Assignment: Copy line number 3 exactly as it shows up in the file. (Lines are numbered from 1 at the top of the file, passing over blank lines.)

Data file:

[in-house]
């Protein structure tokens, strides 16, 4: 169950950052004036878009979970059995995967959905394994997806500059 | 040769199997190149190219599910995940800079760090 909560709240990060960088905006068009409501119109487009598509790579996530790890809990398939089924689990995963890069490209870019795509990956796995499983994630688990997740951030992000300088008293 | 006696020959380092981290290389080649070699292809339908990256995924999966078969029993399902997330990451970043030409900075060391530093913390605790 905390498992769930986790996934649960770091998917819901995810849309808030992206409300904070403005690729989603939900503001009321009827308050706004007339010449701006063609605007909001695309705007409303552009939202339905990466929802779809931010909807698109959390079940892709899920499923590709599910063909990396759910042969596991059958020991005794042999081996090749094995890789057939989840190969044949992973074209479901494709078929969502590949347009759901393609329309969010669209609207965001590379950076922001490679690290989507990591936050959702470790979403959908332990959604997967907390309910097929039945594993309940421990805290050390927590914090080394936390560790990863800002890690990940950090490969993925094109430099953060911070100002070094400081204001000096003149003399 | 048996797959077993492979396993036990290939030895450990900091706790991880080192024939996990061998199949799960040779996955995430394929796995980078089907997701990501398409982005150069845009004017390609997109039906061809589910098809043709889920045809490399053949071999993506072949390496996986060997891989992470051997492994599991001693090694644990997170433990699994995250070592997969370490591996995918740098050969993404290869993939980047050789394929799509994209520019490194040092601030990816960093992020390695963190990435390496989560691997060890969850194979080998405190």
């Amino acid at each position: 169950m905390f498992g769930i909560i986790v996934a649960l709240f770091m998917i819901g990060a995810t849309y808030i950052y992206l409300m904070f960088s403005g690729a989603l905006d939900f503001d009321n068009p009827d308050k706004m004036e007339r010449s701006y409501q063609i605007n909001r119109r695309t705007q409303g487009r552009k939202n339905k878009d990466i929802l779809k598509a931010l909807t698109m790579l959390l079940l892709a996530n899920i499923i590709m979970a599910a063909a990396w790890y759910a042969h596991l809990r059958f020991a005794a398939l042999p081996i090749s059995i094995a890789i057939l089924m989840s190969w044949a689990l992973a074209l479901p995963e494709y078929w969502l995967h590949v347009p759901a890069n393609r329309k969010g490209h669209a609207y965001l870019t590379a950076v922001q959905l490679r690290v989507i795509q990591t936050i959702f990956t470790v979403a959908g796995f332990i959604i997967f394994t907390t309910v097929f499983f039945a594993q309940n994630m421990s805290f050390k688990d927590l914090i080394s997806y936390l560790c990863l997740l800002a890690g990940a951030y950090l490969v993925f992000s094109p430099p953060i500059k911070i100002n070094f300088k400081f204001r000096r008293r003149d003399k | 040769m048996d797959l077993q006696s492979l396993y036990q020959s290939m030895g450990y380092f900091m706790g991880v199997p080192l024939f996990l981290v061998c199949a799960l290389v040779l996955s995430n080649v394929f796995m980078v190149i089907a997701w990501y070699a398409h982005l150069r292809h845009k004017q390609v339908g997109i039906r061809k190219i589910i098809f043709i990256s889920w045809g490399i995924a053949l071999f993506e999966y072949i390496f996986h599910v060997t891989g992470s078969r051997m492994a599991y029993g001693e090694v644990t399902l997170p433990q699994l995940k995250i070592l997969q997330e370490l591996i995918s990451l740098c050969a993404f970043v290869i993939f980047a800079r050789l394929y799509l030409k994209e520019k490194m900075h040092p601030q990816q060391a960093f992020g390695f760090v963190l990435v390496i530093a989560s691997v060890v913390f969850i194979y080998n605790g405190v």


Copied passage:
């Amino acid at each position: 169950m905390f498992g769930i909560i986790v996934a649960l709240f770091m998917i819901g990060a995810t849309y808030i950052y992206l409300m904070f960088s403005g690729a989603l905006d939900f503001d009321n068009p009827d308050k706004m004036e007339r010449s701006y409501q063609i605007n909001r119109r695309t705007q409303g487009r552009k939202n339905k878009d990466i929802l779809k598509a931010l909807t698109m790579l959390l079940l892709a996530n899920i499923i590709m979970a599910a063909a990396w790890y759910a042969h596991l809990r059958f020991a005794a398939l042999p081996i090749s059995i094995a890789i057939l089924m989840s190969w044949a689990l992973a074209l479901p995963e494709y078929w969502l995967h590949v347009p759901a890069n393609r329309k969010g490209h669209a609207y965001l870019t590379a950076v922001q959905l490679r690290v989507i795509q990591t936050i959702f990956t470790v979403a959908g796995f332990i959604i997967f394994t907390t309910v097929f499983f039945a594993q309940n994630m421990s805290f050390k688990d927590l914090i080394s997806y936390l560790c990863l997740l800002a890690g990940a951030y950090l490969v993925f992000s094109p430099p953060i500059k911070i100002n070094f300088k400081f204001r000096r008293r003149d003399k | 040769m048996d797959l077993q006696s492979l396993y036990q020959s290939m030895g450990y380092f900091m706790g991880v199997p080192l024939f996990l981290v061998c199949a799960l290389v040779l996955s995430n080649v394929f796995m980078v190149i089907a997701w990501y070699a398409h982005l150069r292809h845009k004017q390609v339908g997109i039906r061809k190219i589910i098809f043709i990256s889920w045809g490399i995924a053949l071999f993506e999966y072949i390496f996986h599910v060997t891989g992470s078969r051997m492994a599991y029993g001693e090694v644990t399902l997170p433990q699994l995940k995250i070592l997969q997330e370490l591996i995918s990451l740098c050969a993404f970043v290869i993939f980047a800079r050789l394929y799509l030409k994209e520019k490194m900075h040092p601030q990816q060391a960093f992020g390695f760090v963190l990435v390496i530093a989560s691997v060890v913390f969850i194979y080998n605790g405190v």